From the April 6, 1951 edition of the Vineyard Gazette:

The history of Martha’s Vineyard is thickly set with characters who are designated by the title of “captain.” Authorities on such things have frequently said that these characters had no right to the title, but were, in fact, “masters” or to be more precise, “ship-masters.”

However it may be, a new one has been added to the list within the past, in the person of Mrs. Roland Authier of Vineyard Haven, who is now a regularly licensed master, authorized to command and operate gas power-screw vessels up to sixty-five feet and to carry passengers for hire. As such a master she has fully as much right to call herself “captain” as many another Vineyarder has possessed.

Mrs. Authier, the former Dolores LaBell, is the only woman master in this Coast Guard area, which includes all of Massachusetts and portions easterly of other states, and is, moreover, the youngest licensed master in the area. She is 29.

Her husband is master and owner of the Vineyard Maid of Vineyard Haven, a party-boat of distinction. Mrs. Authier has spent much time in the boat with her husband and her knowledge of her duties as master has been obtained through practical experience. However, she does not contemplate operating the boat herself, but feels that in case of any emergency, the license may be well worth while.

“It was an awful experience,” she said, referring to the examination which she took at the Coast Guard Base, Customs Department, Boston. “They really put me over the ropes. But they also told me that they had no doubt whatever about my ability to operate a boat up to the size designated on my license.”

Mrs. Authier lives with her husband and two small children on Tashmoo avenue, Vineyard Haven, and conducts a private kindergarten attended by about a dozen other children. It is a part of each morning’s program for this school to go to Bass Creek and feed the ducks, and the majority of Vineyard Haven people are familiar with this sight.

“The spring returns! Triumphant through the wider-arched cope she comes... and at her coronation she opens the prisons of the mind and man is free.” So hailed the Gazette’s top line last week, and if anyone thought that was an exaggeration, even allowing for poetic license, he had only to note the change in the populace wrought by the magic of a perfect weekend.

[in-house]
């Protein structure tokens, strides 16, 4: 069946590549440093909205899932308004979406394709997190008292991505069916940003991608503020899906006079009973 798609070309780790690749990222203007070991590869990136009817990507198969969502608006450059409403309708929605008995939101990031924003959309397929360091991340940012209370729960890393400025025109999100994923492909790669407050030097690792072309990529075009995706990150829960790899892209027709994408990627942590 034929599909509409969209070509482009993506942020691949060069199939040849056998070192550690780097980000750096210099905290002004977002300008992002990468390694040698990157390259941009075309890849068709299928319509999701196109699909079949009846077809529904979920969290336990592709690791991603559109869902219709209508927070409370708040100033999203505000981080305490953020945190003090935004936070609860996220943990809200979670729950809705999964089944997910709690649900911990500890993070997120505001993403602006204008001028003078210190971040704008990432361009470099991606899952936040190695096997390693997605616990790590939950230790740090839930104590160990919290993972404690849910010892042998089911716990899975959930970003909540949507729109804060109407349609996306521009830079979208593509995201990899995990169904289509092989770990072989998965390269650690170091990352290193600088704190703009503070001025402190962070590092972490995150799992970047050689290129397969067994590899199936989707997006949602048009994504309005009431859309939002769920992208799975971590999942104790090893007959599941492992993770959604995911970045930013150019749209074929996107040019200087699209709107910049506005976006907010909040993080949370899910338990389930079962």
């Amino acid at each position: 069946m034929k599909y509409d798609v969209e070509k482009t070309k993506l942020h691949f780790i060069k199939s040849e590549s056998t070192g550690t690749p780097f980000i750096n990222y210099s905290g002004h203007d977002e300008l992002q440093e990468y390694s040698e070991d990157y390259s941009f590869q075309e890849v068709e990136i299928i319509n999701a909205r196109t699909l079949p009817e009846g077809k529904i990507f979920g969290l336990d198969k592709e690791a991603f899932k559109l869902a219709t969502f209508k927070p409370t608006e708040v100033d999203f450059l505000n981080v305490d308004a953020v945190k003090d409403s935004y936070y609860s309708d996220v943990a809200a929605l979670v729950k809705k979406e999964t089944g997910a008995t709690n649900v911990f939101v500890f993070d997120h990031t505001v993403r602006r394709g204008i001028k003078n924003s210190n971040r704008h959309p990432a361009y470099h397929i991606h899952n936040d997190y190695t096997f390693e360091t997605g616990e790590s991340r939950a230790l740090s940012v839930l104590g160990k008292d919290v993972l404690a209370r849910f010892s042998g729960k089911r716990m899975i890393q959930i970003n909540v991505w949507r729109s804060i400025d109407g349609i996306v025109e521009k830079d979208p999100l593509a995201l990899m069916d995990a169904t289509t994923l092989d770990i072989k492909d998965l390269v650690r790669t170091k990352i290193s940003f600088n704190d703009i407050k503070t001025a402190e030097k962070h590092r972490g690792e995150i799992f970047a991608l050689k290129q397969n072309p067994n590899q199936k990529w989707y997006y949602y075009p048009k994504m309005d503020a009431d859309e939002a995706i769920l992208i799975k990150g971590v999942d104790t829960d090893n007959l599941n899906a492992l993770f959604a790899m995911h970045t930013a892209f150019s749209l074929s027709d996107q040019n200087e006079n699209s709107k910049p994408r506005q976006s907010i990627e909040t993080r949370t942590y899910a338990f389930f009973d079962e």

It was nearly noon on Saturday before the weather had made up its mind what it wanted to do, but when it once did, it was steadfast and the result was a warm to hot afternoon, guiltless of the usual strong breeze, with the intoxicating feeling of spring in the air and in the heart. Not to be outdone, Sunday, slightly cooler, was glorious all day long.

It would be impossible to count how many lawns were swept and raked, how many buds burgeoned, crocuses passed their prime, daffodils showed color, garden beds were started — how many dreams of summer were dreamed, how many winter coats and wool shirts were packed away, how many summer garments dragged down from the attic. Not much of the latter work was done, however, for no one, literally no one, wanted to stay away from the blessed sunlight and balmy air for even a minute.

Monday started well, but failed as the day wore on, and the night and early Tuesday morning saw a heavy rain enlivened by thunder and lightning. Tuesday was on the raw side, Wednesday picked up, and Thursday was on the way to real spring again. As for today, it starts well.

Daniel Johnson Whiting, six-year-old son of Mr. and Mrs. Everett D. Whiting, of Whiting Farms, West Tisbury, doubtless has many careers open to him, in this era of easy communication and transportation, but if it is farming he turns to, he has an early start.

A visitor to the farm saw young Dan, grandson of Johnson Whiting and the late Emma Mayhew Whiting, founders of the farm, perched on the tractor. This was not unusual, since Dan has been interested in farm machinery for most of his six years, but it was a remarkable sight to see him start the tractor, back it away from the truck garage, down a hill, shift gears, and smoothly drive down the ramp which led to the tractor garage. All in the day’s work for Danny. Mary and her storied little lamb have nothing on Mr. and Mrs. William Johnson and their three weeks old pet Lucille. Lucille is a lamb who will follow them anywhere. On Wednesday afternoon she was on Main street, Edgartown, following them into the First National Store among other places. Cute as the famous button, she was a sensation.

As tame and friendly as any pet, Lucille, her tail wagging, was calmly receiving the attention and petting of young and old, turning good-naturedly to the commands of her masters. “Lamb on the hoof,” said Bob Kelley, manager of the store, looking on, a remark which in its non-intentional and worst implication, well, heaven forbid!

Compiled by Hilary Wallcox